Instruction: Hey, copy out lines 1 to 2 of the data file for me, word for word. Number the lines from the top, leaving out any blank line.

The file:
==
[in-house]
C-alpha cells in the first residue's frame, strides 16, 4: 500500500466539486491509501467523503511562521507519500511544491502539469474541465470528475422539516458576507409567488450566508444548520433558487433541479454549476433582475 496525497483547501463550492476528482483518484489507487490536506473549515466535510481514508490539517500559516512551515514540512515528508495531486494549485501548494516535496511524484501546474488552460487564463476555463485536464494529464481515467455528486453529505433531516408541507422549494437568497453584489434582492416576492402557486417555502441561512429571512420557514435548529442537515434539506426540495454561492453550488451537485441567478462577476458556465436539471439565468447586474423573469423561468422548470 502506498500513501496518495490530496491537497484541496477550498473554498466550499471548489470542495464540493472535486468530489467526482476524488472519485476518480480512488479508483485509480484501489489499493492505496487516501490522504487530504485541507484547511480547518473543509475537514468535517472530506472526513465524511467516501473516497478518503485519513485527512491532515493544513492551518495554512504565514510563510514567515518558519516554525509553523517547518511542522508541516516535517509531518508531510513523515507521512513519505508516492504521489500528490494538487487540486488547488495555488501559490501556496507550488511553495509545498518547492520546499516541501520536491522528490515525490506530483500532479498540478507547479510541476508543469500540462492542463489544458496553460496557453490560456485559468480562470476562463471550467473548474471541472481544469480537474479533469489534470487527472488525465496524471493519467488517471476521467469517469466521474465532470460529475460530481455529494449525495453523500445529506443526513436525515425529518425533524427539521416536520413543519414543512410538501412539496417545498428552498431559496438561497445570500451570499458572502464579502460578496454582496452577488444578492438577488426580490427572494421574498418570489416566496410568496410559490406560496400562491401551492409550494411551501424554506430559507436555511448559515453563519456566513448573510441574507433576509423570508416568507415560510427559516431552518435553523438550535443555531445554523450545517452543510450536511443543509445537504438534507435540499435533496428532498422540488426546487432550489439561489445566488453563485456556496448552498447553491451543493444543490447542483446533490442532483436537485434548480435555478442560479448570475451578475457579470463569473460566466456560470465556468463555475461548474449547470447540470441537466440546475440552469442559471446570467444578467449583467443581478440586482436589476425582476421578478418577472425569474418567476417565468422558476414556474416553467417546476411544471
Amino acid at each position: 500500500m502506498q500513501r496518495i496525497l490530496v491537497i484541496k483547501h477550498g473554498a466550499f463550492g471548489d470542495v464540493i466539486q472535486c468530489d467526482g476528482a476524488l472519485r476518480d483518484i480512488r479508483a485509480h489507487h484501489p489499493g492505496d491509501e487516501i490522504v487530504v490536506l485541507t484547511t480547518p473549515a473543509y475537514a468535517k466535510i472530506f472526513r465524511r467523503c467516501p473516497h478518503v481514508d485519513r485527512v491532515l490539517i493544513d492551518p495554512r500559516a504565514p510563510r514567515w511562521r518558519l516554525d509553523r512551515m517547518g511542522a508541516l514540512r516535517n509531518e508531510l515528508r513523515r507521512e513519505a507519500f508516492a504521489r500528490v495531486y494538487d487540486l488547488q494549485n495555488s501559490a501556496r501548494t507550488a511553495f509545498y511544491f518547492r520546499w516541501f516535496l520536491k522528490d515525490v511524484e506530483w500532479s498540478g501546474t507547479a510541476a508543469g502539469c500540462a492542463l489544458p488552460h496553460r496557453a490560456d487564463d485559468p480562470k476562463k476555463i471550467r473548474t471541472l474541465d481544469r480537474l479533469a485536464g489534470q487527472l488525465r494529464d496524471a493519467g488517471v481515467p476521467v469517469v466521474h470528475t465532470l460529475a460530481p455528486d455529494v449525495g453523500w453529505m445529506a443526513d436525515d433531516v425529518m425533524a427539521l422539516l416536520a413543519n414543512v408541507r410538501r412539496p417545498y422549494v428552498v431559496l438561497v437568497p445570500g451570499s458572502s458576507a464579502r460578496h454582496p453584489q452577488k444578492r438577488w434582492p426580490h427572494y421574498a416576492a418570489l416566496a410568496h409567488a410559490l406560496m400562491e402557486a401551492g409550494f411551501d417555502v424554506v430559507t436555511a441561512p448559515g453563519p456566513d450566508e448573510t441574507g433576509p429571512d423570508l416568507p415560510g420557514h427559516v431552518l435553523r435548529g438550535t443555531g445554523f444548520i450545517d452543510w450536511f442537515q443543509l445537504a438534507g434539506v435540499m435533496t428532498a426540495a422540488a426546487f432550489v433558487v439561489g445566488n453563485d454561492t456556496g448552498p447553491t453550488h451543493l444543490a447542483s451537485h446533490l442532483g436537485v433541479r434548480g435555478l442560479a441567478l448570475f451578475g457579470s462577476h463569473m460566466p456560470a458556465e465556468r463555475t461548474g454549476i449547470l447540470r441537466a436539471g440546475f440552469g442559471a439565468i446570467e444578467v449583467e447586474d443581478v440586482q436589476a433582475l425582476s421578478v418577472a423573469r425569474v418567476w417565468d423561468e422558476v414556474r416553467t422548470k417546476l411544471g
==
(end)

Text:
[in-house]
C-alpha cells in the first residue's frame, strides 16, 4: 500500500466539486491509501467523503511562521507519500511544491502539469474541465470528475422539516458576507409567488450566508444548520433558487433541479454549476433582475 496525497483547501463550492476528482483518484489507487490536506473549515466535510481514508490539517500559516512551515514540512515528508495531486494549485501548494516535496511524484501546474488552460487564463476555463485536464494529464481515467455528486453529505433531516408541507422549494437568497453584489434582492416576492402557486417555502441561512429571512420557514435548529442537515434539506426540495454561492453550488451537485441567478462577476458556465436539471439565468447586474423573469423561468422548470 502506498500513501496518495490530496491537497484541496477550498473554498466550499471548489470542495464540493472535486468530489467526482476524488472519485476518480480512488479508483485509480484501489489499493492505496487516501490522504487530504485541507484547511480547518473543509475537514468535517472530506472526513465524511467516501473516497478518503485519513485527512491532515493544513492551518495554512504565514510563510514567515518558519516554525509553523517547518511542522508541516516535517509531518508531510513523515507521512513519505508516492504521489500528490494538487487540486488547488495555488501559490501556496507550488511553495509545498518547492520546499516541501520536491522528490515525490506530483500532479498540478507547479510541476508543469500540462492542463489544458496553460496557453490560456485559468480562470476562463471550467473548474471541472481544469480537474479533469489534470487527472488525465496524471493519467488517471476521467469517469466521474465532470460529475460530481455529494449525495453523500445529506443526513436525515425529518425533524427539521416536520413543519414543512410538501412539496417545498428552498431559496438561497445570500451570499458572502464579502460578496454582496452577488444578492438577488426580490427572494421574498418570489416566496410568496410559490406560496400562491401551492409550494411551501424554506430559507436555511448559515453563519456566513448573510441574507433576509423570508416568507415560510427559516431552518435553523438550535443555531445554523450545517452543510450536511443543509445537504438534507435540499435533496428532498422540488426546487432550489439561489445566488453563485456556496448552498447553491451543493444543490447542483446533490442532483436537485434548480435555478442560479448570475451578475457579470463569473460566466456560470465556468463555475461548474449547470447540470441537466440546475440552469442559471446570467444578467449583467443581478440586482436589476425582476421578478418577472425569474418567476417565468422558476414556474416553467417546476411544471